For decades, my mom has been comfortably sheltered in her Midwestern home in the flatlands, where she has lived her entire life. She is claustrophobic (fear of confined spaces), agoraphobic (fear of crowded places), acrophobic (fear of heights)—you name it, she has a phobia or complex surrounding it.

Not surprisingly, she is also deathly afraid of flying in airplanes. So I usually traveled to see her…until our newborn son arrived. It became difficult for me to travel with an infant across the country. My mom realized that she had to confront some lifelong fears if she wanted to spend time with her grandson.

Finally—with the help of large doses of anti-anxiety medications—my mom boarded her first airplane. And after years of taking the stairs, my mom even rode an elevator for the first time.

She was ready for the next step. My mom loved nature and the outdoors, but for much of her life, fear had prevented her from fully enjoying it. And I wanted to share with her the bountiful adventures of the Blue Ridge that were so important to me.

So I decided to push her further outside of her comfort zone. First, we hiked up a 6,000-foot mountain. No problem. She hiked without complaint to the summit and savored the wide open views at the top.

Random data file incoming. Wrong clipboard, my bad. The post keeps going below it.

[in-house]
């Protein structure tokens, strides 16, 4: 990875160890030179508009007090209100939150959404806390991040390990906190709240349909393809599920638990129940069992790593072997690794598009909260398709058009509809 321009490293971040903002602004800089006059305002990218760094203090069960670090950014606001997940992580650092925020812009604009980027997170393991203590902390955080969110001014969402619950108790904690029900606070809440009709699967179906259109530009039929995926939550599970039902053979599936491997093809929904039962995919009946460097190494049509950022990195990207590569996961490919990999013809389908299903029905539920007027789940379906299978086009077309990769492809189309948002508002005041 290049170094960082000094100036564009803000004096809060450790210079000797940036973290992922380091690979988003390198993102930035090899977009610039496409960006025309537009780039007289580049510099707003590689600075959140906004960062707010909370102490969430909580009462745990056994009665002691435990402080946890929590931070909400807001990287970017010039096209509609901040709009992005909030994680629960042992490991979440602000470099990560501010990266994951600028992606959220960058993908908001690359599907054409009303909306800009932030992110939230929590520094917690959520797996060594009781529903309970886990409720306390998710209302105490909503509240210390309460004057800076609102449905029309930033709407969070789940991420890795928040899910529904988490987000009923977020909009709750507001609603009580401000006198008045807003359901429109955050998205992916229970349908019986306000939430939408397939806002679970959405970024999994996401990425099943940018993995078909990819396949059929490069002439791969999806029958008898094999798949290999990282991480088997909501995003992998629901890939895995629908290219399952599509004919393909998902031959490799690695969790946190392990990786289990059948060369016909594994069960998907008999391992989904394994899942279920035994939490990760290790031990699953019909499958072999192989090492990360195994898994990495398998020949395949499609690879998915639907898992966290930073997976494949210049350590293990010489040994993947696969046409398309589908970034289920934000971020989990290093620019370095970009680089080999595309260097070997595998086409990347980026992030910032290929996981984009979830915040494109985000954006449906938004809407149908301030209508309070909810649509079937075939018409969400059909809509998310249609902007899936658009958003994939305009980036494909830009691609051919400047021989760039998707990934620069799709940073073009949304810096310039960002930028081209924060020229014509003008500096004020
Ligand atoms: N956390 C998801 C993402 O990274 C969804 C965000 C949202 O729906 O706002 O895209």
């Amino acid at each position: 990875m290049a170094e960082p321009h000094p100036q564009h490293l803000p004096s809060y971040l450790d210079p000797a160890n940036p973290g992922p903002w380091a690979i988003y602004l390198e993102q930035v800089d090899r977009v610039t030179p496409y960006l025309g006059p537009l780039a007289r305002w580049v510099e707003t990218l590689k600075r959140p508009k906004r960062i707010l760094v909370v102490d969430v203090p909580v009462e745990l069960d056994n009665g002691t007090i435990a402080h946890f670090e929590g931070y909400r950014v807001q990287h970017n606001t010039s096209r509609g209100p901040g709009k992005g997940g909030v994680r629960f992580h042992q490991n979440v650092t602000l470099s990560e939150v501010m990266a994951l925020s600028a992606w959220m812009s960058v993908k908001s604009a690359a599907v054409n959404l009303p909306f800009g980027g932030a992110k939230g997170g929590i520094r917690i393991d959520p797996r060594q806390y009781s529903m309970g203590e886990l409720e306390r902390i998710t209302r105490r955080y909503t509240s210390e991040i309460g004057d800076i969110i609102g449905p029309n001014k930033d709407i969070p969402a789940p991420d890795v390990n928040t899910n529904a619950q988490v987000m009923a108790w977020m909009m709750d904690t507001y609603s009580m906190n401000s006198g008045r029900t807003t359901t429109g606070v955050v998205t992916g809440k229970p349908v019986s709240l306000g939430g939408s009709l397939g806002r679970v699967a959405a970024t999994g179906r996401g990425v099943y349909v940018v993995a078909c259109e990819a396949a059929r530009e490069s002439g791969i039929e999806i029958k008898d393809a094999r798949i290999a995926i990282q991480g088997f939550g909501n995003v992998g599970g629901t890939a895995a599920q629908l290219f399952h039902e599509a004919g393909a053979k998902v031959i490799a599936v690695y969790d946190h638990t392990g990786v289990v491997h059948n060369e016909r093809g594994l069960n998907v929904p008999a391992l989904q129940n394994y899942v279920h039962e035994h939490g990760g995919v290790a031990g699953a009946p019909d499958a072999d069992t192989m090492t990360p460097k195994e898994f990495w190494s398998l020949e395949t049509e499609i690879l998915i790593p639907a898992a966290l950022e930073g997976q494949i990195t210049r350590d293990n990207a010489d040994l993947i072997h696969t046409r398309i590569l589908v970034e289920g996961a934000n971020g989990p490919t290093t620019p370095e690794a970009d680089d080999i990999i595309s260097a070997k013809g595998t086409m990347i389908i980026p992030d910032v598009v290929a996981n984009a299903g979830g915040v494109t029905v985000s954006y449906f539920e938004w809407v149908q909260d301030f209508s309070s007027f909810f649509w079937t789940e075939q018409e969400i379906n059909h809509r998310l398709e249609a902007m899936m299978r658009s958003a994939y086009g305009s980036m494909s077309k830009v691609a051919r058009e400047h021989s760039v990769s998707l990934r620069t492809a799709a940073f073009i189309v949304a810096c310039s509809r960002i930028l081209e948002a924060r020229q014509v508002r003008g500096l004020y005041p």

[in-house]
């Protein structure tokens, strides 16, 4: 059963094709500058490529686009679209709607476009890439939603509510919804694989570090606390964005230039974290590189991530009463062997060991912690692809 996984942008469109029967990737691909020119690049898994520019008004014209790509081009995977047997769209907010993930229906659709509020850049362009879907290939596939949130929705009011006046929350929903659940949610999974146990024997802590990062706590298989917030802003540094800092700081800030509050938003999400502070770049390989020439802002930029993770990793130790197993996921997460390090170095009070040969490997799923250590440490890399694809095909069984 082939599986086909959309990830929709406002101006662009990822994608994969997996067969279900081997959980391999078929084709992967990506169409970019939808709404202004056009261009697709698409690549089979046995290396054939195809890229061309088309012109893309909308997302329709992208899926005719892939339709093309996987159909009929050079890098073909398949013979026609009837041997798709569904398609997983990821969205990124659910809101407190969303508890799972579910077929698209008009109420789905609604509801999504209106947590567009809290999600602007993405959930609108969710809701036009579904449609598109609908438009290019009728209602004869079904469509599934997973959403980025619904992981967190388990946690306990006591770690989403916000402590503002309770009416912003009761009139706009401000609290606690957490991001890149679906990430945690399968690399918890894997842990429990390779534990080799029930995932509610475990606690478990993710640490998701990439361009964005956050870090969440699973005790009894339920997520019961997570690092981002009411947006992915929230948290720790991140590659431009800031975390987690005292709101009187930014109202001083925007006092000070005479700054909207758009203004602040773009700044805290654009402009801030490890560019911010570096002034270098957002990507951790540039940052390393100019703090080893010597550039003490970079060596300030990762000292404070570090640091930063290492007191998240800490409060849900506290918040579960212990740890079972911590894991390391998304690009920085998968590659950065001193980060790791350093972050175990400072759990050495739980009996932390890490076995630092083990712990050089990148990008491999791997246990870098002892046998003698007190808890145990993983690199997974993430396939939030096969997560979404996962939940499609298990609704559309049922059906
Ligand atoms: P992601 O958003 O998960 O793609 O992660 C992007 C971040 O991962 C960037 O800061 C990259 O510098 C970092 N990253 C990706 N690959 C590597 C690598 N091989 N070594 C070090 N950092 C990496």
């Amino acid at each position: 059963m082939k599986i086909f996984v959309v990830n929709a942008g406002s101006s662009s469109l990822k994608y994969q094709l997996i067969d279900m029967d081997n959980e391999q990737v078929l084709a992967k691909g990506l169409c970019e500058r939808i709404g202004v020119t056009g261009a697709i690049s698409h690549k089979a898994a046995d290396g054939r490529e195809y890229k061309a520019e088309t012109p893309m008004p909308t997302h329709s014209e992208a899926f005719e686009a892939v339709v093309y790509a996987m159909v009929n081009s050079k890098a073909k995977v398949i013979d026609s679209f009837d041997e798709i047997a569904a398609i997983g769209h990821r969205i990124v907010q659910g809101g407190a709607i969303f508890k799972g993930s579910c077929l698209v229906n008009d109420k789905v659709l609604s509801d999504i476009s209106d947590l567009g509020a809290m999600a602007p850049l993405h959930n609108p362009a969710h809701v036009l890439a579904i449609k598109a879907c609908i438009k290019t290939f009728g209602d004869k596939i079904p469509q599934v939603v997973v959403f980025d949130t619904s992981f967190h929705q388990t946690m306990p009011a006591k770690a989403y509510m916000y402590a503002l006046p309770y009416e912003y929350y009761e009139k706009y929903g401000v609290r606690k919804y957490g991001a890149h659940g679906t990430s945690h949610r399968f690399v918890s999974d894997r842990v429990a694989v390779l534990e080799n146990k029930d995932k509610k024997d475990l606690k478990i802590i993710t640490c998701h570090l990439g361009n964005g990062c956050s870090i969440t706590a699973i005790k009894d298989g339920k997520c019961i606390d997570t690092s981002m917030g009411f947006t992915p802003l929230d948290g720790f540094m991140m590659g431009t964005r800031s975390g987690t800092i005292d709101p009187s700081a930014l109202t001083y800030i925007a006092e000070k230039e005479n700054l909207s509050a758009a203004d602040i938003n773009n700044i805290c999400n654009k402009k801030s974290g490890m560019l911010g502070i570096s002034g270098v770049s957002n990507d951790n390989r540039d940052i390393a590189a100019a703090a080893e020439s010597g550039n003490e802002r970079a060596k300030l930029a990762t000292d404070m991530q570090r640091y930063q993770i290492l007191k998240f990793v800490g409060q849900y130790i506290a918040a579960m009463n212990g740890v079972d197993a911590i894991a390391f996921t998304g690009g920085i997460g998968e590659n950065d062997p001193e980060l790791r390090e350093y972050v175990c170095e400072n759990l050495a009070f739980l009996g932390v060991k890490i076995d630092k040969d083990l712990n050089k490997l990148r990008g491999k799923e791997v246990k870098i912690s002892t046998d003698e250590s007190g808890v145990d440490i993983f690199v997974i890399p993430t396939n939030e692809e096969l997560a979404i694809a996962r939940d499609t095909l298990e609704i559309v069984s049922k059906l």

Next up: whitewater rafting. A class II-III plunge down the Nantahala River was exhilarating, and despite my best efforts, I failed to knock her out of the raft. Though she swore she would never do it again, she was screaming with delight as we dropped down Nantahala Falls backwards.

The final test was the Navitat zip line course, which included the second-highest zip line in the United States. It was one of ten zip lines on Navitat’s canopy tour, a thrilling tree-to-tree adventure on a steep Southern Appalachian mountainside.

Fall colors spilled down the mountain as my mom boarded the first platform and prepared for the first zip.  It was a short practice zip, but she was still visibly shaking as she approached the edge of the platform.

I honestly didn’t think she would go through with it. But there she was, strapped into a harness and pulley, about to launch herself down a mountain attached to a thin cable. Her body was frozen stiff, which actually made for good zipping form as she sailed through the forest like Tarzan’s Jane. But her mind had shut off completely in mid-flight, and she forgot to slow down at the end. The guide signaled for her to brake, but she was still paralyzed by fear. She nearly collided with the guide before he threw the emergency rope brake and stopped her just short of the platform.  Afterward, she clung desperately to the tree in the middle of the next platform, afraid to look down.